“In the Eighteenth-Century, Women were not allowed to become Highwaymen.”
Rest assured, I didn’t say that. Neither did any of my students. This was an exam howler I overheard being reported at a conference. I know nothing about the identity, institutional affiliation or even nationality of the student who made this comment in an exam.
The marker of the offending script went on to explain that she was obliged to laboriously write in the margin:
“NOBODY was allowed to be a highwayman in the eighteenth-century. Being a highwayman was NOT ALLOWED. It was a capital crime – a hanging offence in fact. It’s hard to see how transvestism could have aggravated the nature of a career that was always supposed to conclude with a short sharp drop.”
The taboos associated with being a highwaywoman, or gentlewoman of the road, are uneasily assimilated to a modern civil rights agenda therefore. Indeed, I’m thinking that even in the twenty-first century, if a woman were to ride up to you on horseback, wave a firearm in your face and threaten you into handing over your wallet – there might well be legal consequences.
Now of course there might have been quite a number of women highwaymen, for all we know. Certainly there were women pirates (e.g. Ann Bonny) and women serving in the military. The eighteenth-century was patriarchal but inefficiently so. There have always been “transgressive” women who have enjoyed performing traditionally male roles. There are two main characters who vie for our attention as female highwaymen (despite the fact that they were NOT ALLOWED) – Lady Katharine Ferrers, a seventeenth-century royalist noblewoman of the Civil War era who was rumoured to have taken to the road and who provided the inspiration for a rather enjoyable movie starring Margaret Lockwood and James Mason (The Wicked Lady 1945), and a rather more plausible candidate in the shape of Mary Bryant, who is re-imagined by Timberlake Wertenbaker as a major player in her influential and oft performed play Our Country’s Good. It seems that women might in fact have engaged in highway robbery despite the fact that they “were not allowed”.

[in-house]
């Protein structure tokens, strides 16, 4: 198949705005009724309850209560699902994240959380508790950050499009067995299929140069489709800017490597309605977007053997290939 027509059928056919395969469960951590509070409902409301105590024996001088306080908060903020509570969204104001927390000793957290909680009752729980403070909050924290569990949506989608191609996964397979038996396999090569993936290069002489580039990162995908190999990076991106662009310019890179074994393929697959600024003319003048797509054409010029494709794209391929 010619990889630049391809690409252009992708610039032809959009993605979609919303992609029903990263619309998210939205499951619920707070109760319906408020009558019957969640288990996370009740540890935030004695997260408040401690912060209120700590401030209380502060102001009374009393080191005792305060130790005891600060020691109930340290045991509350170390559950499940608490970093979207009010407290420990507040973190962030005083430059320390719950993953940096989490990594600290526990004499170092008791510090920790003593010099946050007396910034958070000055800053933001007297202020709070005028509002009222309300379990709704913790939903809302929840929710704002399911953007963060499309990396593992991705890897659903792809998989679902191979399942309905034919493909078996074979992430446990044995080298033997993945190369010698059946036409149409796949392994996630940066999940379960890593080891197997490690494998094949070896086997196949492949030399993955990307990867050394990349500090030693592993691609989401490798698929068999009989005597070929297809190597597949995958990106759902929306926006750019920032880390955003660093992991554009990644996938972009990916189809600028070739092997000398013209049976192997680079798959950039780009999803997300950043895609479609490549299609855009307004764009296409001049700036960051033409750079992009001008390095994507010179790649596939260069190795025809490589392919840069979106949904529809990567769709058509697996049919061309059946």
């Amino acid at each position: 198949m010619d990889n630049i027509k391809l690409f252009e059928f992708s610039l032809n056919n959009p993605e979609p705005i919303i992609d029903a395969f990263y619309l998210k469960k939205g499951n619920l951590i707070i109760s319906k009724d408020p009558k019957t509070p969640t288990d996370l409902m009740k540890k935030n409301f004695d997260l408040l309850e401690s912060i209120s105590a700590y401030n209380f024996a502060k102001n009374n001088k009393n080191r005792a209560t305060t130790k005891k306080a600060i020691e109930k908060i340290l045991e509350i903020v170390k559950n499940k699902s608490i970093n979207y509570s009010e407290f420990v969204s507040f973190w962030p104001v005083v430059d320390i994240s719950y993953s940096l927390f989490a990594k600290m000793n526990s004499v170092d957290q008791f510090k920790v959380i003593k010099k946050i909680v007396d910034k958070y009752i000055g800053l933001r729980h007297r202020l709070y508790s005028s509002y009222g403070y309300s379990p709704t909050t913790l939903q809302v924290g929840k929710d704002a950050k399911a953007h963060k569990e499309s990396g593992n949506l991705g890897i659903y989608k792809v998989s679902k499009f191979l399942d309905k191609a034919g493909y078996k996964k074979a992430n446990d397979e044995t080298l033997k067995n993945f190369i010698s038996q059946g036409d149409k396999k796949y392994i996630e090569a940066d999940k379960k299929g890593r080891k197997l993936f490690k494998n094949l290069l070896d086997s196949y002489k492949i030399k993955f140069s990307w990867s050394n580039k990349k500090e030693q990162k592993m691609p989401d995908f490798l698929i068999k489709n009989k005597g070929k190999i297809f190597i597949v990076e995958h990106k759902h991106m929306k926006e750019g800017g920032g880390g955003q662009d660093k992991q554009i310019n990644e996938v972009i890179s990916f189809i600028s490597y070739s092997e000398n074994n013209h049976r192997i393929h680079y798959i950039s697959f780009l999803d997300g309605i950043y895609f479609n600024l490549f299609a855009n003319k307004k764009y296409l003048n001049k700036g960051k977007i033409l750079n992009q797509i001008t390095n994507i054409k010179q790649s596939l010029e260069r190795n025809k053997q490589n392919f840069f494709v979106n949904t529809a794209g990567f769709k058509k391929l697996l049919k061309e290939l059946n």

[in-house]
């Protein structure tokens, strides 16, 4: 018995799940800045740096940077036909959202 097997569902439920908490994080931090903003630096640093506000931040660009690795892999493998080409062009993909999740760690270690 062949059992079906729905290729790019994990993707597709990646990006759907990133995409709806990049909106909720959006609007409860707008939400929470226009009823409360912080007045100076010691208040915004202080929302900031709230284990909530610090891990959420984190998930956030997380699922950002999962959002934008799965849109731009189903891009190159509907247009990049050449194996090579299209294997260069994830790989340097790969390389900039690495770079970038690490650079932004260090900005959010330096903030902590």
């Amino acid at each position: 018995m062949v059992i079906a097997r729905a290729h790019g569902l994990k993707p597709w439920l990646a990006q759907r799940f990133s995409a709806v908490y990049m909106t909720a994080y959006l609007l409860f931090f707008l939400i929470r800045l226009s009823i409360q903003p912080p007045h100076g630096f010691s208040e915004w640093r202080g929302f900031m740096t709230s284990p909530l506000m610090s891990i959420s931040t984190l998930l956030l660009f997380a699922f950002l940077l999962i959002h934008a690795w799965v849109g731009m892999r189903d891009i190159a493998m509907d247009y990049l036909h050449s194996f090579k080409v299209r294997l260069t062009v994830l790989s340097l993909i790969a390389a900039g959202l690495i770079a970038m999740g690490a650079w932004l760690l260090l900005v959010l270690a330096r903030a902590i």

What’s revealing about the story of this exam howler, is the kind of complacent eschatology of feminist achievement it assumes. The idea that everything gets better and better for women would be inspiring and useful were it not so regularly accompanied by the assumption that everything is now just FINE. Furthermore, it ignores the proven historical reality that forms of exploitation and practical enslavement can get worse over time, not better.
This connects with a broader prevalent disengagement with history that is all the more troubling. In the imagination of many students, the world is divided into just two historical epochs – THEN (when everything was bad) and NOW – when everything is fine. I call this the “back in the day” syndrome…